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Huge number of deaths linked to superbugs can be avoided, say experts
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Huge number of deaths linked to superbugs can be avoided, say experts

Every year 750,000 deaths linked to drug-resistant superbugs could be prevented through better access to clean water and sanitation, infection control and childhood vaccinations, research suggests.

Antimicrobial resistance, or AMR, is a huge global challenge, with the evolution of drug-resistant superbugs, driven by factors including inappropriate and excessive antibiotic use, raising the prospect of a future where modern medicine fails.

Experts have warned that if the world does not prioritise action on AMR then there will be a steady increase in the death toll, with infants, elderly people, and those with chronic illnesses or requiring surgical procedures, at the highest risk.

“It kills more people than HIV, malaria, and TB put together,” said Prof Ramanan Laxminarayan, of Princeton University, in the US, adding that tackling AMR was crucial for meeting goals for newborn survival, as well as healthy ageing.

Experts have also warned of a scenario where once-trivial infections prove fatal, and crucial procedures in modern medicine, ranging from caesarean sections, to cancer treatments and organ transplants, become too risky to be feasible.

According to data for 2019 an estimated 4.95m deaths were associated with bacterial AMR, including 1.27m deaths directly caused by such resistance.

However, experts have warned that low- and middle-income countries (LMICs) were disproportionately affected by AMR.

Models created by Laxminarayan and colleagues have suggested AMR-associated deaths in LMICs could be cut by 18%, equivalent to about 750,000 a year, through three key steps.

The team suggests an estimated 247,800 deaths are preventable through universal access to clean water and improved sanitation and hygiene, while 337,000 deaths could be prevented through better infection prevention and control in healthcare settings.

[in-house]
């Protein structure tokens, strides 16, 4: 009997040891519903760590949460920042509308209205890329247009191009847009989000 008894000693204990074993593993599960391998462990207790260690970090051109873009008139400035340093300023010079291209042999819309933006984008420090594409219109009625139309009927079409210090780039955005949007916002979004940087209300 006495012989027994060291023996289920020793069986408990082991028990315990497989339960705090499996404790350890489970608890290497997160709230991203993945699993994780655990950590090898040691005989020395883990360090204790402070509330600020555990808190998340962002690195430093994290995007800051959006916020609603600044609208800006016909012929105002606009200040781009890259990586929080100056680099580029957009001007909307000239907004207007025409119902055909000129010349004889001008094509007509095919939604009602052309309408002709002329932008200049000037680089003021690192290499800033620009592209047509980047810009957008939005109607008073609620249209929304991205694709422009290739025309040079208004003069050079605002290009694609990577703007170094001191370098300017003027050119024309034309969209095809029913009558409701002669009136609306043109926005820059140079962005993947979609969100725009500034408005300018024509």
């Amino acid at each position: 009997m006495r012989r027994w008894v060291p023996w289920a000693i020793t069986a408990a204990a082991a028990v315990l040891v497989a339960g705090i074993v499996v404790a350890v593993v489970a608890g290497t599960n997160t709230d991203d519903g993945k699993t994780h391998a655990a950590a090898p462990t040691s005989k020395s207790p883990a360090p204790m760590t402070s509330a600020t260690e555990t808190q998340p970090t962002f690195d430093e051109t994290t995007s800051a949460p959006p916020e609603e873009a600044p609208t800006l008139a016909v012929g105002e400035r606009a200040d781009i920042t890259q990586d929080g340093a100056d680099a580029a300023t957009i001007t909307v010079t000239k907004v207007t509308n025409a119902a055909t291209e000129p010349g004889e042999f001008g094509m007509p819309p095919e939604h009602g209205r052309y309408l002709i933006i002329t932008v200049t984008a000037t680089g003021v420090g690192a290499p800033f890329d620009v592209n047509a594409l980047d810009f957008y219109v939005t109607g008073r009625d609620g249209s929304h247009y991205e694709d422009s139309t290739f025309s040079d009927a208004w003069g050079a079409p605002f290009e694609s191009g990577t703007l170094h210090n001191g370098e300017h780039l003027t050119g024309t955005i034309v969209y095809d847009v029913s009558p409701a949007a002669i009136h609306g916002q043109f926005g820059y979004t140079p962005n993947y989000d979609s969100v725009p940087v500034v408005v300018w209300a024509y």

Another 181,500 deaths are preventable by means of childhood vaccinations, they add. This is not only by preventing infections that are resistant to current drugs, but by curtailing inappropriate consumption of antibiotics.

While the team notes that 95,400 deaths among under-15-year-olds could be directly avoided each year through the use of vaccines against four key bacterial infections, vaccinations against viral infections also mattered.

“People get symptoms … they cannot distinguish whether it’s viral or bacterial and just to be safe they take the antibiotic. But in creating that safety they are creating drug resistance,” said Laxminarayan, noting that influenza was the biggest driver of antibiotic consumption in the world.

The study, published in the Lancet, is part of a series on AMR which includes the proposal of global targets called “10-20-30 by 2030” goals. These refer to a 10% reduction in mortality from AMR relative to 2019, a 20% reduction in inappropriate human antibiotic use, and a 30% reduction in inappropriate animal antibiotic use.

While ambitious, the goals, said Laxminarayan, were feasible. He noted that while deaths from AMR had risen since 2019, inappropriate antibiotic use in animals had already fallen.

The researchers also highlight the need for better access to and development of, antibiotics, diagnostic tests and vaccines, and have called for the establishment of an independent panel on antimicrobial access and resistance, similar to the Intergovernmental Panel on Climate Change (IPCC), to gather evidence on AMR and inform guidelines.

The team stresses that time is of the essence. “The window of opportunity to ensure our ability to treat bacterial pathogens is shrinking,” they write.

Laxminarayan added that AMR was not an intractable issue. “Why wouldn’t the world want to solve a big solvable problem?” he said.

Prof Ben Cooper, of the University of Oxford, who was not involved in the research, said the estimate of 750,000 preventable deaths was based on careful and thorough analysis. “The work highlights how we already have affordable tools that we know could make a major dent in the problem, but achieving these reductions will require addressing the chronic global underinvestment in tackling antimicrobial resistance.”

Dr Danna Gifford, an expert in AMR, at the University of Manchester, also said there would be challenges, with sustained commitment and collaboration on an unprecedented global scale needed to meet the proposed targets.

But, she said, preventive measures were crucial. “It’s clear that reducing the global burden of resistance requires preventing the occurrence of infection, rather than simply relying on new antimicrobials.”

Source: theguardian.com